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Epistolary Literature

45 minutes
First broadcast:
Thursday 15 March 2007

Melvyn Bragg and guests discuss the great 18th Century fashion for epistolary literature. From its first appearance in the 17th Century with writers like Aphra Behn, epistolary fiction, fiction in the form of letters, reached its heyday in the 18th Century with works like Clarissa by Samuel Richardson. At over a million words, it's a contender for the longest English novel. It inspired impassioned followers such as Denis Diderot who described reading Richardson's novels like this: “In the space of a few hours I had been through a host of situations which the longest life can scarcely provide in its whole course. I had heard the genuine language of the passions; I had seen the secret springs of self-interest and self-love operating in a hundred different ways: I had become privy to a multitude of incidents and I felt I had gained in experience.”This sense of the reader gaining a privileged peek into the psychology of the protagonists was a key device of the epistolary form and essential to the development of the novel. Its emphasis on moral instruction also propelled the genre into literary respectability. These novels were a publishing sensation. Philosophers like Rousseau and Montesquieu took up the style, using it to convey their ideas on morality and society.So why was letter writing so important to 18th Century authors? How did this style aid the development of the novel? And why did epistolary literature fall out of favour?With John Mullan, Professor of English at University College London; Karen O’Brien, Professor in English at the University of Warwick; and Brean Hammond, Professor of Modern English Literature at the University of Nottingham.

  • Further Reading


    Austen, Jane, Lady Susan reprinted in Northanger Abbey, Lady Susan, The Watsons and Sanditon ed. John Davie, intro. Terry Castle (Oxford: Oxford University Press, 1971, reissued 1990)

    Behn, Aphra, Love-Letters between a Noble-Man and his Sister, 3 vols (London, 1684-87)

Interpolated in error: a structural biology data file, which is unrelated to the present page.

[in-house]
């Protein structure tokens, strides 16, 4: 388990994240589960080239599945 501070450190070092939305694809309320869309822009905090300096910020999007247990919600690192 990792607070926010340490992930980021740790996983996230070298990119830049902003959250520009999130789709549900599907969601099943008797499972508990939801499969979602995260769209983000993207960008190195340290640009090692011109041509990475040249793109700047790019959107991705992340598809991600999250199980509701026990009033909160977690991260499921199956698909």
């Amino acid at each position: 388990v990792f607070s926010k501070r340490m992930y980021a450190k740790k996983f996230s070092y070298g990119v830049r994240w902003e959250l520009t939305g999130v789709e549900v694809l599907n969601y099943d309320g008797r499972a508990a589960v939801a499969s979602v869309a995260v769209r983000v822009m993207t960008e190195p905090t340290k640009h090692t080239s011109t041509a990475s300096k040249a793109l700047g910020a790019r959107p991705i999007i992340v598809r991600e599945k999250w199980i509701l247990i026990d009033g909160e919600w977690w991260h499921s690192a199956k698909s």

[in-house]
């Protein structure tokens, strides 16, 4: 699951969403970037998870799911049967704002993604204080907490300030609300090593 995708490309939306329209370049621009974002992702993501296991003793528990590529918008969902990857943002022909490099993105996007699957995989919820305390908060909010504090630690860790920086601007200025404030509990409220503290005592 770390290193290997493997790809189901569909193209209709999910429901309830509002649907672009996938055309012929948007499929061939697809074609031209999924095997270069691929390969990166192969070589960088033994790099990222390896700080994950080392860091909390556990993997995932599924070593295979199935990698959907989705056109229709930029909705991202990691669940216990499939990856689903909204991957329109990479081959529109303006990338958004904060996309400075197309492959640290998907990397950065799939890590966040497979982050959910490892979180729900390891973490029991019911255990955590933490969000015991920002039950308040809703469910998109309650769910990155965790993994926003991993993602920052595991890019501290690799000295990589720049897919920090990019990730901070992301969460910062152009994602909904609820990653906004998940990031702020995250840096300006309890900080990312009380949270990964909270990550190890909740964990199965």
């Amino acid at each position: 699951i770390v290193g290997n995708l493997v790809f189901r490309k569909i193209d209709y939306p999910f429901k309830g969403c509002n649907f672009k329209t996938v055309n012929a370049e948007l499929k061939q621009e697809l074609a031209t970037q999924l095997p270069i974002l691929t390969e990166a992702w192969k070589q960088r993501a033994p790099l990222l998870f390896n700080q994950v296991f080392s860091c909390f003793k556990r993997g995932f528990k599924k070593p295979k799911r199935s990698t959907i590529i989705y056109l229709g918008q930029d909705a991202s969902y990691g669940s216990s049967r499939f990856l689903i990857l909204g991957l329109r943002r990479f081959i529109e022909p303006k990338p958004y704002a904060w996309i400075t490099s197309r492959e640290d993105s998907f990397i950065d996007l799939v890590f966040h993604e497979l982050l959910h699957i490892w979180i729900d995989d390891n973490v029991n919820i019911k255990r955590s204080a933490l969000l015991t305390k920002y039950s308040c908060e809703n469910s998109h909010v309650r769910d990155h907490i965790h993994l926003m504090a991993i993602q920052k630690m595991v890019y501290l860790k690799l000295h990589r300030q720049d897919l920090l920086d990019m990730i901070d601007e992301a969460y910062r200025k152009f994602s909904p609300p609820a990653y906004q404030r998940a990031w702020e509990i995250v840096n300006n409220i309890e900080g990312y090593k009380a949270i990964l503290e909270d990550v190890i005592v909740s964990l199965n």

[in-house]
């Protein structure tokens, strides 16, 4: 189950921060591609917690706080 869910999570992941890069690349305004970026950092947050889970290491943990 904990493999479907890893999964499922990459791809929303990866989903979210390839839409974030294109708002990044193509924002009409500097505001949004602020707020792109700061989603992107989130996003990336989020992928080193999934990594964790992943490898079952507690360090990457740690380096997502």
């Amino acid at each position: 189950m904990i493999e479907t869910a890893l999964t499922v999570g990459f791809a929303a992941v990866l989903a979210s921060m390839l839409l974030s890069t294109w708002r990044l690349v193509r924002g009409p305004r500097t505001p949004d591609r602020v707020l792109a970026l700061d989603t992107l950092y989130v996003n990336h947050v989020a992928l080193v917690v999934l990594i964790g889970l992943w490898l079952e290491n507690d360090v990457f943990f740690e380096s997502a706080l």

Burney, Frances, Evelina; or, The History of a Young Lady’s Entrance into the World, ed. Margaret Anne Doody (Harmondsworth: Penguin, 1994)

    Fielding, Henry, ‘The History of the Adventures of Joseph Andrews and of his Friend Mr. Abraham Andrews’ and ‘An Apology for the Life of Mrs. Shamela Andrews’, ed. Douglas Brooks-Davies, rev. Thomas Keymer (Oxford: Oxford University Press, 1999)

    Richardson, Samuel, Clarissa; or, The History of a Young Lady, ed. Angus Ross (Harmondsworth: Penguin, 1985)

    Richardson, Samuel, Pamela; or, Virtue Rewarded, intro by Thomas Keymer (Oxford’s World Classics, new ed. 2001)

    Smollett, Tobias, The Expedition of Humphry Clinker, ed. Lewis M. Knapp (Oxford: Oxford University Press, 1966; rev. edn, 1984)

  • .


    Altman, Janet, Epistolarity: Approaches to a Form (Columbus: Ohio State University Press, 1981)

    Castle, Terry, Clarissa’s Ciphers: Meaning and Disruption in Richardson’s ‘Clarissa’ (Ithaca: Cornell University Press, 1982)

    Eagleton, Terry, The Rape of Clarissa: Writing, Sexuality and Class Struggle in Samuel Richardson (Oxford: Basil Blackwell, 1982)

    Gooding, Richard, ‘Pamela, Shamela, and the Politics of the Pamela Vogue’, Eighteenth-Century Fiction, 7 (1994-95), 109-30

    Hammond, Brean and Shaun Regan, Making the Novel: Fiction and Society in Britain, 1660-1789. (Basingstoke: Palgrave, 2006)

    Keymer, Thomas, Richardson’s ‘Clarissa’ and the Eighteenth-Century Reader (Cambridge: Cambridge University Press, 1992)

    Keymer, Thomas and Peter Sabor, “Pamela” in the Marketplace: Literary Controversy and Print Culture in Eighteenth-Century Britain and Ireland. (Cambridge: Cambridge University Press, 2005)

    McKeon, Michael, The Origins of the English Novel, 1600-1740 (Baltimore: Johns Hopkins University Press, 1987)

    Mullan, John, Sentiment and Sociability: The Language of Feeling in the Eighteenth Century (Oxford: Clarendon Press, 1988)


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